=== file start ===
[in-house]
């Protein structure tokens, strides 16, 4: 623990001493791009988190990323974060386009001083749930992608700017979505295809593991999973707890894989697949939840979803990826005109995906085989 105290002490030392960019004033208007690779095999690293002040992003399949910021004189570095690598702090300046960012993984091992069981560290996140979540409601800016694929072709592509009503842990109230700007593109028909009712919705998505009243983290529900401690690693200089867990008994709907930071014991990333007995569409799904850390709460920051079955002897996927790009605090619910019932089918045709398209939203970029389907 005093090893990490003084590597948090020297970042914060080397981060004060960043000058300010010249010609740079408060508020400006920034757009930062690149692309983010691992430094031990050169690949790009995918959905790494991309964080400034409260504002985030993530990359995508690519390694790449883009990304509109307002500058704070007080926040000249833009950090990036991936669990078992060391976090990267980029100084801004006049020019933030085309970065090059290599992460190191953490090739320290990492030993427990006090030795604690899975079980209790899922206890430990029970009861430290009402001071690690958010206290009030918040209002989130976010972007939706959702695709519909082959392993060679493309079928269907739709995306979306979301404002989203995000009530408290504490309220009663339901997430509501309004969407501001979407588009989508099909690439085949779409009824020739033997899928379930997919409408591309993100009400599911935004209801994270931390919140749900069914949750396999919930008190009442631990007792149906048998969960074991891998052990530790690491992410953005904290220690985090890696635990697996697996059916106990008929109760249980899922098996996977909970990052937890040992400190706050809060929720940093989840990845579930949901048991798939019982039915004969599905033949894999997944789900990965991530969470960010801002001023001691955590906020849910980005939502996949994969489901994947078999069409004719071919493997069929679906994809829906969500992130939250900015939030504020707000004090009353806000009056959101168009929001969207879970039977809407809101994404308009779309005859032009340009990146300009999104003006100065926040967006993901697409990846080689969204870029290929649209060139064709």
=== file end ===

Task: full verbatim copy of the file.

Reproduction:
[in-house]
């Protein structure tokens, strides 16, 4: 623990001493791009988190990323974060386009001083749930992608700017979505295809593991999973707890894989697949939840979803990826005109995906085989 105290002490030392960019004033208007690779095999690293002040992003399949910021004189570095690598702090300046960012993984091992069981560290996140979540409601800016694929072709592509009503842990109230700007593109028909009712919705998505009243983290529900401690690693200089867990008994709907930071014991990333007995569409799904850390709460920051079955002897996927790009605090619910019932089918045709398209939203970029389907 005093090893990490003084590597948090020297970042914060080397981060004060960043000058300010010249010609740079408060508020400006920034757009930062690149692309983010691992430094031990050169690949790009995918959905790494991309964080400034409260504002985030993530990359995508690519390694790449883009990304509109307002500058704070007080926040000249833009950090990036991936669990078992060391976090990267980029100084801004006049020019933030085309970065090059290599992460190191953490090739320290990492030993427990006090030795604690899975079980209790899922206890430990029970009861430290009402001071690690958010206290009030918040209002989130976010972007939706959702695709519909082959392993060679493309079928269907739709995306979306979301404002989203995000009530408290504490309220009663339901997430509501309004969407501001979407588009989508099909690439085949779409009824020739033997899928379930997919409408591309993100009400599911935004209801994270931390919140749900069914949750396999919930008190009442631990007792149906048998969960074991891998052990530790690491992410953005904290220690985090890696635990697996697996059916106990008929109760249980899922098996996977909970990052937890040992400190706050809060929720940093989840990845579930949901048991798939019982039915004969599905033949894999997944789900990965991530969470960010801002001023001691955590906020849910980005939502996949994969489901994947078999069409004719071919493997069929679906994809829906969500992130939250900015939030504020707000004090009353806000009056959101168009929001969207879970039977809407809101994404308009779309005859032009340009990146300009999104003006100065926040967006993901697409990846080689969204870029290929649209060139064709």